Public Financing: Don't waste the money. With elections as they are it is irrelevant.
Voter ID: Push for a national non-required voter ID. Let states then decide their regulations.
UN: Continue as a member, but do not surrender actual power to the organization. Keep the US as a democracy.
DOE: Keep but reduce their duties. End the tying of federal funds to state education policies.
EPA: Keep. The EPA serves a necessary purpose in protecting the US from catastrophies such as what happened in China last week. Chemicals can be very dangerous things when treated improperly. Respect that.
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TJ in Oregon
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« Reply #15 on: May 20, 2018, 12:27:57 am »

Redoing because it's been forever.

Overview:
Social: Conservative
Economic: Traditionally conservative, but not necessarily free market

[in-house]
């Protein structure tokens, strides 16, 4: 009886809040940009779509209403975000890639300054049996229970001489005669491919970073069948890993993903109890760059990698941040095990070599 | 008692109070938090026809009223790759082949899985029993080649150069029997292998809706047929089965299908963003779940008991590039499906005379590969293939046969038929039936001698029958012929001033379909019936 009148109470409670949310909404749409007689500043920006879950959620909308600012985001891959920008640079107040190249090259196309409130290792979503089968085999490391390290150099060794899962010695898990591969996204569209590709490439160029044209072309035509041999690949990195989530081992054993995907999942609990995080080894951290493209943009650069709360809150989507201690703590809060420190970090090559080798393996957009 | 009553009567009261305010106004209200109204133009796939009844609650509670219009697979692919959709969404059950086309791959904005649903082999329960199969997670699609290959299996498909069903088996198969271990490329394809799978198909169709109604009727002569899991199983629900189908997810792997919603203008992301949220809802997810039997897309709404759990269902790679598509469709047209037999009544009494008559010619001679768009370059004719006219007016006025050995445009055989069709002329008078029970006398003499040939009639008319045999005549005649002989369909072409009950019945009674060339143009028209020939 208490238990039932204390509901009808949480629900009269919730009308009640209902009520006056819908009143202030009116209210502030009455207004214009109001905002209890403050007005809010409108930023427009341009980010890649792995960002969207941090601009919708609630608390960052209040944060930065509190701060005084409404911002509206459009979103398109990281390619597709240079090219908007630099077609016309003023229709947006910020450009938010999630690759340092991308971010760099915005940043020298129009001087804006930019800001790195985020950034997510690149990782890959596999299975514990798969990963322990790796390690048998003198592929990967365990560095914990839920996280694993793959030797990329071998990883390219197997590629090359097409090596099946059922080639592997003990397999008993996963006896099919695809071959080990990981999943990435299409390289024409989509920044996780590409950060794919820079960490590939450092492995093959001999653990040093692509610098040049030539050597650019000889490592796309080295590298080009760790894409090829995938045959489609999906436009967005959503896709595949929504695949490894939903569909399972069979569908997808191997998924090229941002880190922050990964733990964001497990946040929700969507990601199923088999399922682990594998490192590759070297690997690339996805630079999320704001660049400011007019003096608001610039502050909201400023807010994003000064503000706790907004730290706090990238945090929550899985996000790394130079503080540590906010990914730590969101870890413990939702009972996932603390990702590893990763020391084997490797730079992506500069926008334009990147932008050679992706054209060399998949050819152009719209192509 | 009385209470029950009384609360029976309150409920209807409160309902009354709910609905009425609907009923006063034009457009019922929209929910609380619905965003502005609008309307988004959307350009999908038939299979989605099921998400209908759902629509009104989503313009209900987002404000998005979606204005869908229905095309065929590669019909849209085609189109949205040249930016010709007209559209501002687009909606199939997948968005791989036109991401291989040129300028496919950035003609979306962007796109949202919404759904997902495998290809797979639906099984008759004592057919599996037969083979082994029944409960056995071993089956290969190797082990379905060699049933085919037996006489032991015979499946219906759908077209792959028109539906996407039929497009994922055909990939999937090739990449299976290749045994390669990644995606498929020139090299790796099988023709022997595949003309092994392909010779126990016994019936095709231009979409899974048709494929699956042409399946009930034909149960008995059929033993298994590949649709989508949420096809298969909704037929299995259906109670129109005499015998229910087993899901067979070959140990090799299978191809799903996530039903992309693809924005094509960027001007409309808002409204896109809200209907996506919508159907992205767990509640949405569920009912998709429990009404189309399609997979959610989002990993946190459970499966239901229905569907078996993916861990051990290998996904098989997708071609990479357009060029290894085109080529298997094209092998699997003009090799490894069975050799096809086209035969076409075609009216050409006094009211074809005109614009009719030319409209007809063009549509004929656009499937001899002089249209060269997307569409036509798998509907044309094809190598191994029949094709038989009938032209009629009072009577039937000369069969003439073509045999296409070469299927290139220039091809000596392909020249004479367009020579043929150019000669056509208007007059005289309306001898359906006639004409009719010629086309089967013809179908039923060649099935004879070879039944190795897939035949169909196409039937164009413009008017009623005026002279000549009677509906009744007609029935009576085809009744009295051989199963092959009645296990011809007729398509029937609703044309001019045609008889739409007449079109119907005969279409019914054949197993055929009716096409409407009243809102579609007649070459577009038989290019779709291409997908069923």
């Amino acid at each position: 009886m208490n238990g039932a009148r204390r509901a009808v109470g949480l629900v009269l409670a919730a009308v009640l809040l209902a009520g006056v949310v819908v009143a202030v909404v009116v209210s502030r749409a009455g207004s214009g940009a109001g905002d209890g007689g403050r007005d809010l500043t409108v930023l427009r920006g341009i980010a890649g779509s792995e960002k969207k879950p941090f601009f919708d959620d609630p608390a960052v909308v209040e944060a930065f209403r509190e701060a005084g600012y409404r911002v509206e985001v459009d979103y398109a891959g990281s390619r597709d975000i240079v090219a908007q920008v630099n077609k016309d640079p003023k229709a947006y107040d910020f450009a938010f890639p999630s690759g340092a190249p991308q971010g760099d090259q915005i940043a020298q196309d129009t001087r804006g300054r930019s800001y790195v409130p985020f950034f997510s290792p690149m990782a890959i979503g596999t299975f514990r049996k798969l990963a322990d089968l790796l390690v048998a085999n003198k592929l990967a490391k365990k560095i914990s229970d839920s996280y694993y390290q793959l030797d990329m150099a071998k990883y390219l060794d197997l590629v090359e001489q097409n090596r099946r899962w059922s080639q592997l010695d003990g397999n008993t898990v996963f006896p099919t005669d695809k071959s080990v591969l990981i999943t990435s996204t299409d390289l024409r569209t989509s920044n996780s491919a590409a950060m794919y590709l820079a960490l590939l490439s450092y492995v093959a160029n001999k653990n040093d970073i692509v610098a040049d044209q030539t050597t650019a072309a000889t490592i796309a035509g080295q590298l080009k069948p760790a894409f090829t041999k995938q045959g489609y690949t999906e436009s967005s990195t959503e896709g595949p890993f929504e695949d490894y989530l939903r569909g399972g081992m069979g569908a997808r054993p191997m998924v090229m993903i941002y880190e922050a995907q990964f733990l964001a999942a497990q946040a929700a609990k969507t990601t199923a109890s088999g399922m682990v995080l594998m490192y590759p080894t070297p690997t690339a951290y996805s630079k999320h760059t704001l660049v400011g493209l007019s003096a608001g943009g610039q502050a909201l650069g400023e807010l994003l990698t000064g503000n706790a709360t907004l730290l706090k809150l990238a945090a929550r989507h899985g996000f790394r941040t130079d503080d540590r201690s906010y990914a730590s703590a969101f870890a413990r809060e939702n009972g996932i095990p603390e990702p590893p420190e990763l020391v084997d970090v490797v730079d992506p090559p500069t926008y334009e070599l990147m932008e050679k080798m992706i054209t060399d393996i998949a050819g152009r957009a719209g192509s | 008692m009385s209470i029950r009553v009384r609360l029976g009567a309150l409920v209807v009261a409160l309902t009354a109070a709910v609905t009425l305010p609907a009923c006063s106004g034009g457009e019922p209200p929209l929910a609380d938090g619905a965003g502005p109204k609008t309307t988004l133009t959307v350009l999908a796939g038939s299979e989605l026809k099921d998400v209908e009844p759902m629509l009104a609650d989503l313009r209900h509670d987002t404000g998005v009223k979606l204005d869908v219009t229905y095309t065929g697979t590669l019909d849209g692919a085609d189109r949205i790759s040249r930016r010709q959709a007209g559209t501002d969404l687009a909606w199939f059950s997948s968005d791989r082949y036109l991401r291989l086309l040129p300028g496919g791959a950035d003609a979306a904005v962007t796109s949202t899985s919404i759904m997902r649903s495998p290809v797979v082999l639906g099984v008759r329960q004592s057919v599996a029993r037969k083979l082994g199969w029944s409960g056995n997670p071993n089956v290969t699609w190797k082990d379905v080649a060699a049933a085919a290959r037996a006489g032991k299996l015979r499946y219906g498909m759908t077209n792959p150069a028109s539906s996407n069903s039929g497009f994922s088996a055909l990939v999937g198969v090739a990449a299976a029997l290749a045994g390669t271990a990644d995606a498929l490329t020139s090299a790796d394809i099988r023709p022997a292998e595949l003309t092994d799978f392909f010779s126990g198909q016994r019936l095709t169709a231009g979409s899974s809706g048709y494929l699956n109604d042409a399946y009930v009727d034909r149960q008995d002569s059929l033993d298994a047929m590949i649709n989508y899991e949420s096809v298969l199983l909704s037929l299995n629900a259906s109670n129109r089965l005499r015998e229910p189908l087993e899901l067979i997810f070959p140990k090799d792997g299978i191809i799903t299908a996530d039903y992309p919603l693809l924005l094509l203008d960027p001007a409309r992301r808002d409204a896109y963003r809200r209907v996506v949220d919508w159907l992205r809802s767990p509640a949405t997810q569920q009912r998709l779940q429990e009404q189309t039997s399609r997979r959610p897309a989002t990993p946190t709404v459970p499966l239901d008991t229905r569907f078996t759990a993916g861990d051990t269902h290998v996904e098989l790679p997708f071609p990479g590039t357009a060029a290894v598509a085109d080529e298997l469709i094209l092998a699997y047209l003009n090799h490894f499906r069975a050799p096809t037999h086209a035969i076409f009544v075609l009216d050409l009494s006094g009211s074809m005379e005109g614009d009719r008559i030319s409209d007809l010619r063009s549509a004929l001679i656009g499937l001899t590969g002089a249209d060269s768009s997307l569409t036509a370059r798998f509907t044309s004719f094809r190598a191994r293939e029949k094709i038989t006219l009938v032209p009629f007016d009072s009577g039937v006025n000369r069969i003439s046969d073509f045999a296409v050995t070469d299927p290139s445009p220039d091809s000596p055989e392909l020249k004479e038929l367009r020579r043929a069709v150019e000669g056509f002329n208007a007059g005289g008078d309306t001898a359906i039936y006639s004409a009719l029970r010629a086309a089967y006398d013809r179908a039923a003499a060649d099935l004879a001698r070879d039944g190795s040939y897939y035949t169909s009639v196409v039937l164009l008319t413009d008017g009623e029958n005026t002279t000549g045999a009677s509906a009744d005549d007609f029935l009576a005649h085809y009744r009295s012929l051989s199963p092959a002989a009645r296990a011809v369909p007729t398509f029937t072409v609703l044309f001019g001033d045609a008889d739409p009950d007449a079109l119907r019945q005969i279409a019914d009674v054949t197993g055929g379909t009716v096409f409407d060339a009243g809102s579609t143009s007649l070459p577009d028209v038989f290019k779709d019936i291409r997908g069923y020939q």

Foreign policy: Lean non-interventionist but not overly so

Social Policy:
Abortion: Oppose. Overturn Roe and ban with an exception to save the life of the mother.
Same-Sex Marriage: Oppose. I wouldn't attempt to re-ban it though.
Drug Laws: Keep the hard stuff illegal. Recreational marijuana should be illegal with fines and/or community service as the punishment. Medical marijuana should be in principle permissible, but subject to the usual FDA drug regulations.
Death Penalty: Oppose in practice in the US.
Gun Control: Okay with background checks but none of the "ban random feature" trendy moves.
Religious Freedom: RFRA more or less. Higher scrutiny on governmental religious interference for attempts to compel people to do things than for outlawing things.
Affirmative Action: Oppose. Open to an economic-based alternative for education only.